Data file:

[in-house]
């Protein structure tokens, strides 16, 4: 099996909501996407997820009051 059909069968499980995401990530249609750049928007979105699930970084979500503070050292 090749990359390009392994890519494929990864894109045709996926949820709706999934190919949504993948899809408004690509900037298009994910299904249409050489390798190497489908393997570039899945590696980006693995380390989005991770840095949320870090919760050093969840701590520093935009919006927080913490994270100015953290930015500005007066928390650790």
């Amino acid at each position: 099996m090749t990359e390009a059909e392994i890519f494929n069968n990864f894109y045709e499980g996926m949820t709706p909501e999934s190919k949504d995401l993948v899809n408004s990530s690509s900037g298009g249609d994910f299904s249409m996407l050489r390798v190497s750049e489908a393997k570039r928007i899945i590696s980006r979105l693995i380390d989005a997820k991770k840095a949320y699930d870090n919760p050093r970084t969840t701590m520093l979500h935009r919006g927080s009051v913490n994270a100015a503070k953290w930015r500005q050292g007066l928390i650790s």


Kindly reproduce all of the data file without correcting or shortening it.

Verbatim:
[in-house]
């Protein structure tokens, strides 16, 4: 099996909501996407997820009051 059909069968499980995401990530249609750049928007979105699930970084979500503070050292 090749990359390009392994890519494929990864894109045709996926949820709706999934190919949504993948899809408004690509900037298009994910299904249409050489390798190497489908393997570039899945590696980006693995380390989005991770840095949320870090919760050093969840701590520093935009919006927080913490994270100015953290930015500005007066928390650790």
């Amino acid at each position: 099996m090749t990359e390009a059909e392994i890519f494929n069968n990864f894109y045709e499980g996926m949820t709706p909501e999934s190919k949504d995401l993948v899809n408004s990530s690509s900037g298009g249609d994910f299904s249409m996407l050489r390798v190497s750049e489908a393997k570039r928007i899945i590696s980006r979105l693995i380390d989005a997820k991770k840095a949320y699930d870090n919760p050093r970084t969840t701590m520093l979500h935009r919006g927080s009051v913490n994270a100015a503070k953290w930015r500005q050292g007066l928390i650790s």